A few years ago, my wife and I decided to get ceramic tile laid in the bathroom and kitchen of our house in Toronto. We collected a few quotes before we settled on a contractor who did a great job.
When I mentioned this to someone at the time, he asked Why don’t you do it yourself? My response was I want it done quickly and I want it done properly. Mostly, I want it done well
I’m all thumbs when it comes to working with my hands. While I can do a number of really basic things around the house, anything marginally complex tends not to work out. In this case, I was more than happy to pay a competent professional to do the job properly.
So why is it that some individuals or firms won’t do the same when it comes to writers? Often, writing (as I read somewhere) is the face of the always-on corporation. You’d think that they’d want to get the best work done by the best people. Sadly, that’s not always the case.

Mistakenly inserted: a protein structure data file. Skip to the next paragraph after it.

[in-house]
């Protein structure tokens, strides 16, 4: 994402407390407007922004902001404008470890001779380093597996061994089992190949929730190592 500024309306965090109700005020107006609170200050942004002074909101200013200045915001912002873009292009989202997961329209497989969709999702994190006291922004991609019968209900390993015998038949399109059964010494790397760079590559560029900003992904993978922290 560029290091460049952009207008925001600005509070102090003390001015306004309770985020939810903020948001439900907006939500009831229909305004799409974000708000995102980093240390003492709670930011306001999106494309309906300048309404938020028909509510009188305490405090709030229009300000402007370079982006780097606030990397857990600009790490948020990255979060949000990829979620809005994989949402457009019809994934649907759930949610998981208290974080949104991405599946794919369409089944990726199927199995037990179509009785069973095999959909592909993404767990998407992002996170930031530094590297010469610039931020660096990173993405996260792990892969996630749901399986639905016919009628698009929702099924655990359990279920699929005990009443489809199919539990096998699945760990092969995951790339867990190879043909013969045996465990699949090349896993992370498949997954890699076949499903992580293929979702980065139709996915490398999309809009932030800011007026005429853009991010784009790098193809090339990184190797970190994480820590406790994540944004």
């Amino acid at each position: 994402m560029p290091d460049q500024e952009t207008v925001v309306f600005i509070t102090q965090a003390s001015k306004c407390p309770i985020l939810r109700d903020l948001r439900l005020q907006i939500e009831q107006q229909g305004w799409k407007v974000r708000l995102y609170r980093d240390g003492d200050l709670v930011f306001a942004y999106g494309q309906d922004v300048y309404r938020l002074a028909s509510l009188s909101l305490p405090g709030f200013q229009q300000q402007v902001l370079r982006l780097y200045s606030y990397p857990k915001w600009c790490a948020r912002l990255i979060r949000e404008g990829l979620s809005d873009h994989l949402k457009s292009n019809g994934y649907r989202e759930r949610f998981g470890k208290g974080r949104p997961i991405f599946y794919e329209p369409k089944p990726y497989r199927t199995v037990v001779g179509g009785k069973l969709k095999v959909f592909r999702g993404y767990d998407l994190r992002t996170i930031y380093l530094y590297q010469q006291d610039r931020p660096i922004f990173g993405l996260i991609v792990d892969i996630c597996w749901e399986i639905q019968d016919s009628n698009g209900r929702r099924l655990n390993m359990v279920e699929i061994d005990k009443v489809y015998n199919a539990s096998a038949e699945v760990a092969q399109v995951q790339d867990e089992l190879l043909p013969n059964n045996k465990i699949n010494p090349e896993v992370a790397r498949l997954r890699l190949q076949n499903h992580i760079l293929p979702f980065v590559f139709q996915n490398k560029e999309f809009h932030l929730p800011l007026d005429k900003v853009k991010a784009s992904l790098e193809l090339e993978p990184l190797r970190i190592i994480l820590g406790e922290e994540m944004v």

There comes a time when many a writer has to make a choice: to enter the freelance world or to jump into a full-time job.
In the 20+ years I’ve been writing professionally, I’ve been both a full-time employee and a freelancer. Both options have their benefits, but they also have their drawbacks.
Let’s take a look at how you can decide whether to go freelance or full time.
When you start a blog, the last thing on your mind (assuming it is even on your mind) is when and how to move it. Sometimes, though, you’ll find that you want or need to move your blog — maybe to a new blog platform, or just maybe to a new space on the web.
Since I started blogging in the early 2000s, I’ve moved my blogs three or four times. Here are some lessons I’ve learned and some advice about moving your blog that I’d like to share.